Q&A with John Spring - Quincy Herald-Whig | Illinois & Missouri News, Sports

Q&A with John Spring

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Is there anything you would change about your final campaign?

"No. I don't regret the campaign we ran. I ran the same campaign all three times. It just didn't work this time. Would I have been better off running a negative campaign? I don't think so. That's not John Spring."

 

What will you miss most after leaving office?

"All the city workers or staff. We've got a lot of dedicated people."

 

What will you miss least?

"The complaining and the negativity. We had people complain about the 9-11 artifact we dedicated at City Hall. We had people complain about having a prayer at the event."

 

What was your biggest surprise as mayor?

"The realization that this is pretty much a 24-7 job. You can be out and have a good time, but you're always on call."

 

Did you miss out on anything as an officeholder?

"Family functions. I missed a lot of baseball or soccer games."

 

What's the funniest comment you heard?

"My first year I had finished a presentation at Baldwin School, and this little freckle-faced kid said, ‘Mr. Mayor did you know they make hair color for people like you?' "

 

Any great words of encouragement?

"When I was getting treatment for prostate cancer, I was so grateful for the comments and the notes and emails. And the people at Blessing Hospital couldn't have been nicer."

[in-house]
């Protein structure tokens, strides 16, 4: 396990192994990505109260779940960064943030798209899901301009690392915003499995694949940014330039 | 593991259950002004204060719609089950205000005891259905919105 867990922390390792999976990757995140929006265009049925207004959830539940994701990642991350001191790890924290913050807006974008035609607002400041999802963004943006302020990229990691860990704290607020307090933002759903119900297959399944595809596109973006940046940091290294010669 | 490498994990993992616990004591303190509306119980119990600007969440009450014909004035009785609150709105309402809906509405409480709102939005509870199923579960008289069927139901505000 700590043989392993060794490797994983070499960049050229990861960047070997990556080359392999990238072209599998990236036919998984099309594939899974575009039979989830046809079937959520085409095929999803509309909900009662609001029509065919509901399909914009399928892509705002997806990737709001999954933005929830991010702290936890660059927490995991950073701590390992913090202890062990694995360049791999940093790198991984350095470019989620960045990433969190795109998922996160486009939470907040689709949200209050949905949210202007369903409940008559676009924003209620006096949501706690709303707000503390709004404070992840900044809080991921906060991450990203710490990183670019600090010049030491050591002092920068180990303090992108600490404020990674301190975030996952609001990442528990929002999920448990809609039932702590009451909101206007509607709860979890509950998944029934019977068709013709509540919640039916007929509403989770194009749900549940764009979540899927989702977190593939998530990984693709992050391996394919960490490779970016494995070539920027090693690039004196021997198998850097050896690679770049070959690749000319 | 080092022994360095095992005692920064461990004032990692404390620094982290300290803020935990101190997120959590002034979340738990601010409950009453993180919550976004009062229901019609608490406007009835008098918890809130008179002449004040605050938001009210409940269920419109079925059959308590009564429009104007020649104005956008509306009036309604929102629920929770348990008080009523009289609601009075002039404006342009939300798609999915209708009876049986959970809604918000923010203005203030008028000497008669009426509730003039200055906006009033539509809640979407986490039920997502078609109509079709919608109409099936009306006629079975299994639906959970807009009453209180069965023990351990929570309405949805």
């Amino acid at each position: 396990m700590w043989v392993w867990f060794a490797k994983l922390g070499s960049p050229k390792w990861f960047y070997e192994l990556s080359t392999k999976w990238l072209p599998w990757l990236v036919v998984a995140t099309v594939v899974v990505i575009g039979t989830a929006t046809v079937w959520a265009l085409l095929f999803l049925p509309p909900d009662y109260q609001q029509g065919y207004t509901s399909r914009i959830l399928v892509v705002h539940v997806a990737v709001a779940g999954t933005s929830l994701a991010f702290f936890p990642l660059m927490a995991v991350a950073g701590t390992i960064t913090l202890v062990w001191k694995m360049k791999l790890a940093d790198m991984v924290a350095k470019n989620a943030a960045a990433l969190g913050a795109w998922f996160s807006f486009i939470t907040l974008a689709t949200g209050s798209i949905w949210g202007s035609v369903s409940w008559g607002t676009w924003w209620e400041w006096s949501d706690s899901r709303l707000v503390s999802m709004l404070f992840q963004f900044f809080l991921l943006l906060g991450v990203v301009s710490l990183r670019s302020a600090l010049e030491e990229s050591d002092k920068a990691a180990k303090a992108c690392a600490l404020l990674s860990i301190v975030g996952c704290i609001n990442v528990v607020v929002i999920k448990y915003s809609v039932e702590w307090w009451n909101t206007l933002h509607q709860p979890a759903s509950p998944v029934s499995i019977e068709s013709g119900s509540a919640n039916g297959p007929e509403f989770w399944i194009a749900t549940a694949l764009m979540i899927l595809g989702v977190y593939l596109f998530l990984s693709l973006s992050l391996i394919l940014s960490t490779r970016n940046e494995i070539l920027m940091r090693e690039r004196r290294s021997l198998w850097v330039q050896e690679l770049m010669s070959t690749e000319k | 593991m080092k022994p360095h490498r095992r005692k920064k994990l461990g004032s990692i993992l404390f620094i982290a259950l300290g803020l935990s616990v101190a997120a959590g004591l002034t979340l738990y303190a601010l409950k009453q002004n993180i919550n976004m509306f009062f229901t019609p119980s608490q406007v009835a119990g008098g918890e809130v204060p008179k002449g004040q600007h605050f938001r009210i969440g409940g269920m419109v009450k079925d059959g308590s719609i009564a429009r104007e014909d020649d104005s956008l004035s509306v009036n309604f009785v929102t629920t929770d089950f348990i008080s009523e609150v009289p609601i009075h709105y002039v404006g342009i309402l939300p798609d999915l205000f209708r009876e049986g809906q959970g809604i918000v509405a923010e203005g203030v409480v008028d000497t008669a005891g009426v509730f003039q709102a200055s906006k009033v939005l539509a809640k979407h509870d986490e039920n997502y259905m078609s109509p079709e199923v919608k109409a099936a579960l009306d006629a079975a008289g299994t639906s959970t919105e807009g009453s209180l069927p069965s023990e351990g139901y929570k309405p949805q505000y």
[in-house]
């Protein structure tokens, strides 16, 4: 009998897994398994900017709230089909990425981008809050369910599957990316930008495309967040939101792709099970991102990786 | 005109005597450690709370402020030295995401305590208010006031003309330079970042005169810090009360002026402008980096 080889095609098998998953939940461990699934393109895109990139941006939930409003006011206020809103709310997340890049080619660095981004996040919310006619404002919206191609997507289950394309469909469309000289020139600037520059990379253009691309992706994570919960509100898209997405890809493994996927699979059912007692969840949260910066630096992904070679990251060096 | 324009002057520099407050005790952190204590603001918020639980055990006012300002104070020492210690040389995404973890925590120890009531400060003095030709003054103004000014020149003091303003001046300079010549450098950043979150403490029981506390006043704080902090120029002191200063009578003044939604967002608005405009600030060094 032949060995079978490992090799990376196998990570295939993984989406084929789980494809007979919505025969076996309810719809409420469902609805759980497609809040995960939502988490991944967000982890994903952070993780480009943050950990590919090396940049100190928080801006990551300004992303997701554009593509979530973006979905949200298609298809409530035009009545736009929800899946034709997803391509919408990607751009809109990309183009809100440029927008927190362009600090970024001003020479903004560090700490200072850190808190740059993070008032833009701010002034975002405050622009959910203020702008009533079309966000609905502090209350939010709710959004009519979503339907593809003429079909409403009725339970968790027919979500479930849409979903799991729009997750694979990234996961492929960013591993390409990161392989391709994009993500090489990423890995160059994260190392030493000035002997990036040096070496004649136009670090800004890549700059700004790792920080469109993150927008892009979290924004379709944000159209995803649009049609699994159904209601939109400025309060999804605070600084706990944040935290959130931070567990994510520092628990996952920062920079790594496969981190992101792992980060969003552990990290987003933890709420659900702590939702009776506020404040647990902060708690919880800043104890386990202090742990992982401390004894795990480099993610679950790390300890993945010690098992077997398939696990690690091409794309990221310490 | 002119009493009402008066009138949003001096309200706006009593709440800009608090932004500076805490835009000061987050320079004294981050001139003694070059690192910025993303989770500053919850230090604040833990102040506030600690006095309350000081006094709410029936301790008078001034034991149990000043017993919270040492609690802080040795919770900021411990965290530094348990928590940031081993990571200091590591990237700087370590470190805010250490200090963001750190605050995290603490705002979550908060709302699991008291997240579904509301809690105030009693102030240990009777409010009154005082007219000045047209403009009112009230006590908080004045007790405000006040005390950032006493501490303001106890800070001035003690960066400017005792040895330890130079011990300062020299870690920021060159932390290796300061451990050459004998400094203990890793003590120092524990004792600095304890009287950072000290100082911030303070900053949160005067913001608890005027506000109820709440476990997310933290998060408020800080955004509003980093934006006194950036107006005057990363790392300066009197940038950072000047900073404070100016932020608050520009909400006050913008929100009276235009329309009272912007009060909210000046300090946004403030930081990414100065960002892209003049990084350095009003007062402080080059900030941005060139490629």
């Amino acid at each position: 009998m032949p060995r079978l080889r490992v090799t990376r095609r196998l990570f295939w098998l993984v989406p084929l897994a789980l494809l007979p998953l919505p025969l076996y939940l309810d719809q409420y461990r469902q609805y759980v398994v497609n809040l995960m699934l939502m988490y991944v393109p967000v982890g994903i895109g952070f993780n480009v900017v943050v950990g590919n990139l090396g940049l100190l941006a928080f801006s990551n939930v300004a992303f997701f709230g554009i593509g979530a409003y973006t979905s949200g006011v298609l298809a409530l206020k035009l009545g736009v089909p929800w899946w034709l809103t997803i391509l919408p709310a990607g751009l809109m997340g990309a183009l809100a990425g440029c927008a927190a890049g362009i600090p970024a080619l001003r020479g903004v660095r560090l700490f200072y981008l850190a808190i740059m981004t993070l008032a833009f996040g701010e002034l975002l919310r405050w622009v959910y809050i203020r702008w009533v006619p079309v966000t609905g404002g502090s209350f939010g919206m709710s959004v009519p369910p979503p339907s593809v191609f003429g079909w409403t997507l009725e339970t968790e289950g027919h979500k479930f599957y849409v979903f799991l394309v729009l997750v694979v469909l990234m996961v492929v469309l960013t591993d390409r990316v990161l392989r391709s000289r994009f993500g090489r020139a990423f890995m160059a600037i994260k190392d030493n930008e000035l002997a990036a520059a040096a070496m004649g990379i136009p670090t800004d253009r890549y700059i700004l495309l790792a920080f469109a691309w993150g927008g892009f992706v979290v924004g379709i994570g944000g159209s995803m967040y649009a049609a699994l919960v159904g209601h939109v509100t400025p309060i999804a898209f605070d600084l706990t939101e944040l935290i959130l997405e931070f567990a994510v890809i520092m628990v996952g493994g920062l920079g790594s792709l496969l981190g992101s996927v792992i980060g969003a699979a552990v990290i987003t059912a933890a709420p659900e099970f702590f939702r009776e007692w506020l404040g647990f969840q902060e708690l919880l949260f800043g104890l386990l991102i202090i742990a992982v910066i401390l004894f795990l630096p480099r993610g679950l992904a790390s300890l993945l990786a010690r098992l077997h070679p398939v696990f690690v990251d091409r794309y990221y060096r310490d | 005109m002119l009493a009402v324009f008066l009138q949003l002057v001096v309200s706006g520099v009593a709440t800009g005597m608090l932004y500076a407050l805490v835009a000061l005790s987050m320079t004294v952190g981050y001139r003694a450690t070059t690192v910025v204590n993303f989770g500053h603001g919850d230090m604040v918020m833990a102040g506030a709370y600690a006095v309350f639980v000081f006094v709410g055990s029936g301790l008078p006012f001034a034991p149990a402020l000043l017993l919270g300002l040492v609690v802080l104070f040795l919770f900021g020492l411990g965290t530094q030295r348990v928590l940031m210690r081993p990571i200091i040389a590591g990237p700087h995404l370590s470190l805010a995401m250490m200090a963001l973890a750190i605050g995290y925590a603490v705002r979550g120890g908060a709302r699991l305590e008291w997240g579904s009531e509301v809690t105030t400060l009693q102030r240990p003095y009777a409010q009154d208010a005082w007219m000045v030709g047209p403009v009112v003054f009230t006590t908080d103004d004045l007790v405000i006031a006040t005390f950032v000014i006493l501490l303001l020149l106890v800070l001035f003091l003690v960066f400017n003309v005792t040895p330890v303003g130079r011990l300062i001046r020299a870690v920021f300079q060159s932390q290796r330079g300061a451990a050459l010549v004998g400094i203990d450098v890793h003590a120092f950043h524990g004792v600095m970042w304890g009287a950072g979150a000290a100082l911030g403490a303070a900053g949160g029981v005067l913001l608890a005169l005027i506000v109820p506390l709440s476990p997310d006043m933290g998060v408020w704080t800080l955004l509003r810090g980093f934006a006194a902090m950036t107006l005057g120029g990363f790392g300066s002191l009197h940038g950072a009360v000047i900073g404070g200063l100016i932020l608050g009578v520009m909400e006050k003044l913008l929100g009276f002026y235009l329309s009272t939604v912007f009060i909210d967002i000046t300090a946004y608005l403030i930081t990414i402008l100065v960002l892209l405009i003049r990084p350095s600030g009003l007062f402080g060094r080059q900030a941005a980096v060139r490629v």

What was the biggest help from outside the city?

"In the 2008 flood, Springfield Mayor Tim Davlin called up and ... sent us over 10 brand-new trucks, with drivers and a supervisor. Those are the trucks we sent over into Missouri -- loaded with sandbags -- after there were some questions whether we could send (Illinois Department of Transportation) trucks out of state."

 

Does one tricky problem stand out?

"The Newcomb Hotel. We have been so close with that so many times. I wasn't in office when Victor Horowitz got possession, but I know the people involved wish they could have gotten some collateral or a clause to help if the project didn't move forward."

 

Are there other buildings with potential?

"The Washington Theater could be a great venue. It's city-owned property. We took a tour of a theater the city of Edwardsville renovated."

 

Any other building issues?

"Nuisance abatement is a particular challenge. It's not as simple as just seeing something that looks bad. It involves the court system ... and lots of time and work."

 

What was your worst experience in office?

"This last campaign they went after me, but in a couple of campaigns they attacked my family."

 

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